Storage is a significant consideration for any business. With an increasing shift toward cloud storage, it’s vital that enterprises, and those that build systems within those companies, understand the architectural differences of the three predominant cloud storage types. Block, object, and file storage all offer a different cloud-based solutions that address different business use cases. Each needs to be assessed on their own merits before deciding which option presents the best fit. Let’s start with the first on the list, block storage.
Block storage works by saving data to the storage media in fixed-sized chunks, otherwise known as blocks. Each block is assigned a unique address, but that is the only metadata attached to each one. When it comes to management and organization of block storage, another software program is required to administer which blocks go where. The same software or another independent solution then handles data retrieval by using that metadata “address” to locate and organize the blocks of data into complete files.
Block storage can be an excellent solution for those running large databases or ERP systems that require low latency storage for each host. It’s similar in many ways to direct-attached storage (DAS) and is often accessed via a Storage Area Network (SAN). The added advantage of block storage is that the data is highly redundant across the blocks and storage volumes, meaning if any component suffers an outage, the data can still be retrieved.
Block-based cloud storage solutions like Amazon Elastic Block Store (EBS) are provisioned with each virtual server and offer the advantage of providing the ultra-low latency required for high-performance workloads. ENS Volumes on AWS are decoupled from the servers they are attached to which means that you can move an EBS volume from one server to another, for example, if the first server fails.
Rather than breaking up data into blocks and then storing those blocks as separate pieces, each with a unique identifier, object storage throws different data units (“objects”) into one large storage pool. These objects are not ingrained in files and other folders; instead, all of the relevant metadata pertaining to the object are combined to form a unique identifier.
It’s perhaps best to envisage object storage as looking at a vast lake full of fish. Each fish is an “object,” and you, like a hunting eagle, can pick out and retrieve whichever fish you like. But unlike hunting for a fish in a real lake, the water is transparent, and you have a bird’ s-eye view of each fish’s identifying features (metadata), so you know exactly where to go to grab the fish you want.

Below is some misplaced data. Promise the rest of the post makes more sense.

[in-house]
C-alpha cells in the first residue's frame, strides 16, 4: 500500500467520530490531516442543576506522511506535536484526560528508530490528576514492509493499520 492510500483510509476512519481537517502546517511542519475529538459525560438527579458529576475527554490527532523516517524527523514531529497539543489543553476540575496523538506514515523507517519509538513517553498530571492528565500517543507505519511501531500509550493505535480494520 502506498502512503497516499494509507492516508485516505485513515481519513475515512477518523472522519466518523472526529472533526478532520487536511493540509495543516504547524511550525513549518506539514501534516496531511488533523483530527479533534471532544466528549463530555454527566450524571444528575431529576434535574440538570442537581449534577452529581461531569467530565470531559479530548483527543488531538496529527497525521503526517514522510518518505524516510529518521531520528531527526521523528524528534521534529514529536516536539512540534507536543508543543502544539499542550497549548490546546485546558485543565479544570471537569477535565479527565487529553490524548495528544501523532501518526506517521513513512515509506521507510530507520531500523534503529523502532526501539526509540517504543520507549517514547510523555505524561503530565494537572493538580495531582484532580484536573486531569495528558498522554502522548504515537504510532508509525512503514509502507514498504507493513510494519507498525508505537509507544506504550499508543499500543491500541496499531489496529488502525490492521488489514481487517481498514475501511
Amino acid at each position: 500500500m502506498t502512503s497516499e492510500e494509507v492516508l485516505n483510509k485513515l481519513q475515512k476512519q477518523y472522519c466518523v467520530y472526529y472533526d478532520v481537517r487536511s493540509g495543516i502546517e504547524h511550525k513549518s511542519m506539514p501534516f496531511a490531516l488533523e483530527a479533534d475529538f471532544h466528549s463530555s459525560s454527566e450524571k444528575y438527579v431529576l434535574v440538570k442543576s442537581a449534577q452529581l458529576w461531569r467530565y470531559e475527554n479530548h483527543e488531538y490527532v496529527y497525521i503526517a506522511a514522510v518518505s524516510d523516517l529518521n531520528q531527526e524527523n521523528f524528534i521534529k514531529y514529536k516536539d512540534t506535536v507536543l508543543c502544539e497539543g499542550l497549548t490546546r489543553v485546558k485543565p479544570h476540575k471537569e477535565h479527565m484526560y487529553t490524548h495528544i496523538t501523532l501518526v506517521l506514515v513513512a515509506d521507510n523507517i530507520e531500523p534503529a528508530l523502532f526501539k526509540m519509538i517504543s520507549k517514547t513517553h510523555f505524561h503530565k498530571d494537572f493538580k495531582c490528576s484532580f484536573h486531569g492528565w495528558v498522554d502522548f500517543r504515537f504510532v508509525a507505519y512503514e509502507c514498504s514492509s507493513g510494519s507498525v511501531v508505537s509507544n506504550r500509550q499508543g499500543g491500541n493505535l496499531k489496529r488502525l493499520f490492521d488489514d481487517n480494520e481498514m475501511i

Because object storage uses one huge storage house or “pool,” it is easily scalable, and the improved metadata characteristics mean this solution lends itself to many applications built in the cloud. Object storage solutions like Amazon Simple Storage Service (Amazon S3) are ideal for building modern applications from scratch that require scale and flexibility. They can also be used to import existing data stores for analytics, backup, or archival purposes.
At the simpler end of the cloud-based storage solution is file storage. Simply put, file storage provides one centralized location for your enterprise to store data. It uses metadata and directories to organize files, which makes it an easy-to-understand solution for those looking to store large data sets. It’s also an excellent solution for companies looking for cloud-based file sharing.
The hierarchical nature of file storage renders it very similar to its real-life counterpart, the filing cabinet. Within a filing cabinet, you have specific drawers, and within those drawers, you have particular folders. To quickly locate your file (data), you would first need to be made aware of which drawer and which folder within said drawer you need to look for. The drawback is that the more data you add, the more tedious it becomes to sift through each individual drawer and folder.
Many applications need to access and share the same files, making file storage the natural choice. This specific type of storage is often supported by a Network Attached Storage (NAS) server. When it comes to AWS, solutions such as the Amazon Elastic File System (EFS) are ideal for large content repositories, media stores, or directories.
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